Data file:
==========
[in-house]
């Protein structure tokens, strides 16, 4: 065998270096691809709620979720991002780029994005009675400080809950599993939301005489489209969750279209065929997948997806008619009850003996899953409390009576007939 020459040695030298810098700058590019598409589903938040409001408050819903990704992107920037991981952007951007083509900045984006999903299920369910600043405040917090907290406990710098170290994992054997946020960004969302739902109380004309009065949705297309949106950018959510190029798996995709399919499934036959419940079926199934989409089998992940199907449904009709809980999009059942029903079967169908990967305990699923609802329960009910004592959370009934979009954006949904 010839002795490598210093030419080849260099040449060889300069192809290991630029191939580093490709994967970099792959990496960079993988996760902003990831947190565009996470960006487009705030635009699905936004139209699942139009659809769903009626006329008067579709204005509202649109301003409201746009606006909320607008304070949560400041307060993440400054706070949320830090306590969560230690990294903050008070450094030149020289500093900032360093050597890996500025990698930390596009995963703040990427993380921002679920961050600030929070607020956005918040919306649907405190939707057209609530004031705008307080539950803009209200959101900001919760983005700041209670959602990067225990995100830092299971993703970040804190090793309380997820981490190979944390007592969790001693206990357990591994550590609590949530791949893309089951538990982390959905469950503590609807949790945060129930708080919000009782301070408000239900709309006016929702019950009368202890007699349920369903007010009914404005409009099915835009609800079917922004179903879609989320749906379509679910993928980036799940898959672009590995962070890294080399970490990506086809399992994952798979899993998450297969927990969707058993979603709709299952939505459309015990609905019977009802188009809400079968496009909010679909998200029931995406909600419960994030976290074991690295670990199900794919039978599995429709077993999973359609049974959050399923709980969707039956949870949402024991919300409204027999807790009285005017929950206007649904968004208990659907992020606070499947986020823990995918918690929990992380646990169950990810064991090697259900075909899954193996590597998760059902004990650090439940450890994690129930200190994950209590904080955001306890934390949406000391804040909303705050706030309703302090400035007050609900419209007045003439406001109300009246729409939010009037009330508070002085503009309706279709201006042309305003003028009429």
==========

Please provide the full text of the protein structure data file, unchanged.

[in-house]
């Protein structure tokens, strides 16, 4: 065998270096691809709620979720991002780029994005009675400080809950599993939301005489489209969750279209065929997948997806008619009850003996899953409390009576007939 020459040695030298810098700058590019598409589903938040409001408050819903990704992107920037991981952007951007083509900045984006999903299920369910600043405040917090907290406990710098170290994992054997946020960004969302739902109380004309009065949705297309949106950018959510190029798996995709399919499934036959419940079926199934989409089998992940199907449904009709809980999009059942029903079967169908990967305990699923609802329960009910004592959370009934979009954006949904 010839002795490598210093030419080849260099040449060889300069192809290991630029191939580093490709994967970099792959990496960079993988996760902003990831947190565009996470960006487009705030635009699905936004139209699942139009659809769903009626006329008067579709204005509202649109301003409201746009606006909320607008304070949560400041307060993440400054706070949320830090306590969560230690990294903050008070450094030149020289500093900032360093050597890996500025990698930390596009995963703040990427993380921002679920961050600030929070607020956005918040919306649907405190939707057209609530004031705008307080539950803009209200959101900001919760983005700041209670959602990067225990995100830092299971993703970040804190090793309380997820981490190979944390007592969790001693206990357990591994550590609590949530791949893309089951538990982390959905469950503590609807949790945060129930708080919000009782301070408000239900709309006016929702019950009368202890007699349920369903007010009914404005409009099915835009609800079917922004179903879609989320749906379509679910993928980036799940898959672009590995962070890294080399970490990506086809399992994952798979899993998450297969927990969707058993979603709709299952939505459309015990609905019977009802188009809400079968496009909010679909998200029931995406909600419960994030976290074991690295670990199900794919039978599995429709077993999973359609049974959050399923709980969707039956949870949402024991919300409204027999807790009285005017929950206007649904968004208990659907992020606070499947986020823990995918918690929990992380646990169950990810064991090697259900075909899954193996590597998760059902004990650090439940450890994690129930200190994950209590904080955001306890934390949406000391804040909303705050706030309703302090400035007050609900419209007045003439406001109300009246729409939010009037009330508070002085503009309706279709201006042309305003003028009429």